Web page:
What Bonnie Hunter wrote as the Foreword to her new book, Addicted to Scraps, will touch the hearts of most of us quilters. You can’t help but feel the love in this quilt that was shared with her family.
“I am completely and utterly Addicted to Scraps!
And I know I am not the only one. Do you feel the way I do about scrap quilts?
The first patchwork quilt in my life, as far back as I can remember, was a battered and tattered scrap quilt—a Triple Irish Chain made by some unknown quilter, though it had been passed down through my father’s side of the family. Was it a great-aunt? No one seems to remember. Too much time passed without that information being handed down.
I have fond, vivid memories of family vacations at the beach in Santa Cruz, California. My two brothers and I played in the water along the shore of the cold Pacific Ocean until, with teeth chattering and lips blue, we ran back up to the warmth of the sun-soaked sand and flung ourselves on top of this quilt to dry off.
Nose pressed to the tiny squares, I inspected each piece, every print, and every stitch.
Many years later, when I was in my twenties, I rescued that quilt from the trunk of my dad’s car. By that time I was a budding novice quilter, interested in quilt history, and appalled that we had treated this quilt thusly.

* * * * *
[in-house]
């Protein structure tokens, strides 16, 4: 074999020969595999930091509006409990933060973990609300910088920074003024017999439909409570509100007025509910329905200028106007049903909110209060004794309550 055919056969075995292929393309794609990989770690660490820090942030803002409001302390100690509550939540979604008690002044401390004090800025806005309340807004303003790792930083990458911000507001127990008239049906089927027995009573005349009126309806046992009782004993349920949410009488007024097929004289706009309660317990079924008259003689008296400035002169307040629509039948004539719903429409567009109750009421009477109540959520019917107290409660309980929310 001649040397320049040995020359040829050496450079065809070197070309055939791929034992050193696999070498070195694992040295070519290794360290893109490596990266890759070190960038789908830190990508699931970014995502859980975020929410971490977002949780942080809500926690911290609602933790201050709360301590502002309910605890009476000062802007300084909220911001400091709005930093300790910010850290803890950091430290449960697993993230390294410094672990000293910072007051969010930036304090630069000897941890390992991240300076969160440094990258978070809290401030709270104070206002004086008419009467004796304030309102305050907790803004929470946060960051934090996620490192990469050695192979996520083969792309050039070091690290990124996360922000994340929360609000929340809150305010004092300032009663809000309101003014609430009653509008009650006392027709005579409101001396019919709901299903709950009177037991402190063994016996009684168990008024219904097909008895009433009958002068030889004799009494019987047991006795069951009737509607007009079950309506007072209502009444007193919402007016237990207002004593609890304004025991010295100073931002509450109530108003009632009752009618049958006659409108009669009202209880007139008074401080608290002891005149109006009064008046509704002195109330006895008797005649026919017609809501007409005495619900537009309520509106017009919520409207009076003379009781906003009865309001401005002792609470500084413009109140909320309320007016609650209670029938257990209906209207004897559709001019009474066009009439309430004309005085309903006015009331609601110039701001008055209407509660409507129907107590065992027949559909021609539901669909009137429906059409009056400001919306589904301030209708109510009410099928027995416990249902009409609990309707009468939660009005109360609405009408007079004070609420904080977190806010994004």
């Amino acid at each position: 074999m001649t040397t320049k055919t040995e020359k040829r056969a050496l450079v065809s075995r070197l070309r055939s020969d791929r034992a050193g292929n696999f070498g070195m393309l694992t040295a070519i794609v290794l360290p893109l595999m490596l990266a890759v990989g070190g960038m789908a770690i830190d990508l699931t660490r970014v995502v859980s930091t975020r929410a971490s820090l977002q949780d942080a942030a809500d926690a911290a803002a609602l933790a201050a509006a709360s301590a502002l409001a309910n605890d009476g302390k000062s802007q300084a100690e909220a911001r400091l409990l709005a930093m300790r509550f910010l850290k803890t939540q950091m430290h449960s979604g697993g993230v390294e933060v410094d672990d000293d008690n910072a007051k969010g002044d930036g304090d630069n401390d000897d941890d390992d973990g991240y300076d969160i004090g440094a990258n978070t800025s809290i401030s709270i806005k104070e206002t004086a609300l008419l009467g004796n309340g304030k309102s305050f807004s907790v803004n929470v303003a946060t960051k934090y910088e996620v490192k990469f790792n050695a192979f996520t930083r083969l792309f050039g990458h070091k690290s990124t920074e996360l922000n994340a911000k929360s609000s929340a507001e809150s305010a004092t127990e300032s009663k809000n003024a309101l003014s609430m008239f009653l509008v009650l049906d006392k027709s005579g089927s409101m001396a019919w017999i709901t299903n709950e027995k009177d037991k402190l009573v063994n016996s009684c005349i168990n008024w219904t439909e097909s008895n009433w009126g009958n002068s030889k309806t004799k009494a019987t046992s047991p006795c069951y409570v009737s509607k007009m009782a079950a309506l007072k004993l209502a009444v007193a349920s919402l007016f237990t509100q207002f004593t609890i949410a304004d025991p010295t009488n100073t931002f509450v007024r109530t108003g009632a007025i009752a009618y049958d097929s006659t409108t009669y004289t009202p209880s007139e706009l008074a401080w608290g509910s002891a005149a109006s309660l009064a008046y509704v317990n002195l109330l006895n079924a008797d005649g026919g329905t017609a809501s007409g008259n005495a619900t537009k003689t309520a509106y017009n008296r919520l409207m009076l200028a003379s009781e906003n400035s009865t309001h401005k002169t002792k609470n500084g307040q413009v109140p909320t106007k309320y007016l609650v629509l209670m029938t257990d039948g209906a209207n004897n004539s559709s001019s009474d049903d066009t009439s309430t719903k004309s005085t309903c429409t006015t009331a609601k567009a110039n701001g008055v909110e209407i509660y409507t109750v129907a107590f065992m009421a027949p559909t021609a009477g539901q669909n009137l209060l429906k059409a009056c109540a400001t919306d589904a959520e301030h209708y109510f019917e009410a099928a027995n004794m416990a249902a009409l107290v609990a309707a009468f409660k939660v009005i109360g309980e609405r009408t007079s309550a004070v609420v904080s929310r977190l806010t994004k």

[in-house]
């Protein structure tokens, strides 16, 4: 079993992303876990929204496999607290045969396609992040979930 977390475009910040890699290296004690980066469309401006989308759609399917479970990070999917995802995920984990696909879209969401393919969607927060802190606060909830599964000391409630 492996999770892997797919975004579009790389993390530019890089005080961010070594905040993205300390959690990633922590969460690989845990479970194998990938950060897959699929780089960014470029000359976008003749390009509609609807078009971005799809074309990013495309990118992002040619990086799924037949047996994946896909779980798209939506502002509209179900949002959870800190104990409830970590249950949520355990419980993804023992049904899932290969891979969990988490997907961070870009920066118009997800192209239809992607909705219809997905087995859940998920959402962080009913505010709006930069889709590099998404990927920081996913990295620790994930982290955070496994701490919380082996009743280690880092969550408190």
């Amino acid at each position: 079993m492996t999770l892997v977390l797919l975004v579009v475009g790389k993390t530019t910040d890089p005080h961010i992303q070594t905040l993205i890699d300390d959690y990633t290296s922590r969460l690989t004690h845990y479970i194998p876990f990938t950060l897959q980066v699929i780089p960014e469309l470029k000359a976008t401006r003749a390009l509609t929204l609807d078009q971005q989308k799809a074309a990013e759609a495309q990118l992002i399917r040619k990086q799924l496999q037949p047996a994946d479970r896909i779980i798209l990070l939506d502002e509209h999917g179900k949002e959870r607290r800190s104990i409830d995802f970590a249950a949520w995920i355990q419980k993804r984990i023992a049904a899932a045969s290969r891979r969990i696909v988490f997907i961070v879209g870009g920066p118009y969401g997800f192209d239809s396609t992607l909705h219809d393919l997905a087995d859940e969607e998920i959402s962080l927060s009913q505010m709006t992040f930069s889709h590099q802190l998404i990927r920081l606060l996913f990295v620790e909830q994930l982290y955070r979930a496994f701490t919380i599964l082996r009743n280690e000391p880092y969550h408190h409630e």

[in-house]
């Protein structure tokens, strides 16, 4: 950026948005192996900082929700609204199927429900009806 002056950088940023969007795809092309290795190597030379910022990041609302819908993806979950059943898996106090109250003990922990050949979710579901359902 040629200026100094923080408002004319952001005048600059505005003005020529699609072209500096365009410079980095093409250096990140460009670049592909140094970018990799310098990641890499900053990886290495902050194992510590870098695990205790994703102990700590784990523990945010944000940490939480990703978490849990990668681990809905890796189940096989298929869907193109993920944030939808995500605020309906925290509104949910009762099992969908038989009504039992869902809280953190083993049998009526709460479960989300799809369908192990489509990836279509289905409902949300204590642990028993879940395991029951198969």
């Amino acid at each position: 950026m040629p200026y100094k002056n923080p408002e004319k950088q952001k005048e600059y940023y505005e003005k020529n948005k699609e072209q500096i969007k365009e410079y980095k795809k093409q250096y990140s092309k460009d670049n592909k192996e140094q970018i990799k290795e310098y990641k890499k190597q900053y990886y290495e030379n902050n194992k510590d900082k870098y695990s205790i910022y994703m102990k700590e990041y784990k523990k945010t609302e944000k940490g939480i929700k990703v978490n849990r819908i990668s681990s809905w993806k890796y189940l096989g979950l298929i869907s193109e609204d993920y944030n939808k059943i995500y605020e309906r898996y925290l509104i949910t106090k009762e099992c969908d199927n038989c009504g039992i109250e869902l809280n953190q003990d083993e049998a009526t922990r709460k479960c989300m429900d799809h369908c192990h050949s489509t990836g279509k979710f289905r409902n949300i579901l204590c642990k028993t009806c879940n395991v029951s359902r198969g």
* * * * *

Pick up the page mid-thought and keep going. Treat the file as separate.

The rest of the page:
But you know what? That quilt has had a lifetime of love and memories. Even in its shredded state, just like the Velveteen Rabbit from the beloved children’s story, it knew it was loved due to spots wearing thin, binding coming undone, and fabrics giving way to disintegration after generations of covering family members while they slept and dreamed deeply.
This simple quilt was the start of my exciting journey with scrap quilting.”
Make one of the twelve quilt projects in this book to be a part of your family’s story.
I love the positive/negative aspect of this traditional block, and any quilt that has chains running through it is a definite favorite in my book.
Moth in the Window
This quilt is a combination of my best-loved recycled fabrics mixed with solid black and a few other stash yardage favorites.
Things that twirl, things that spin! Quilt blocks with motion provide endless possibilities for quilt designs from simple shapes and units. Throw in a secondary block, turn the whole thing on point, and you create vertical columns where pinwheels can happily spin away.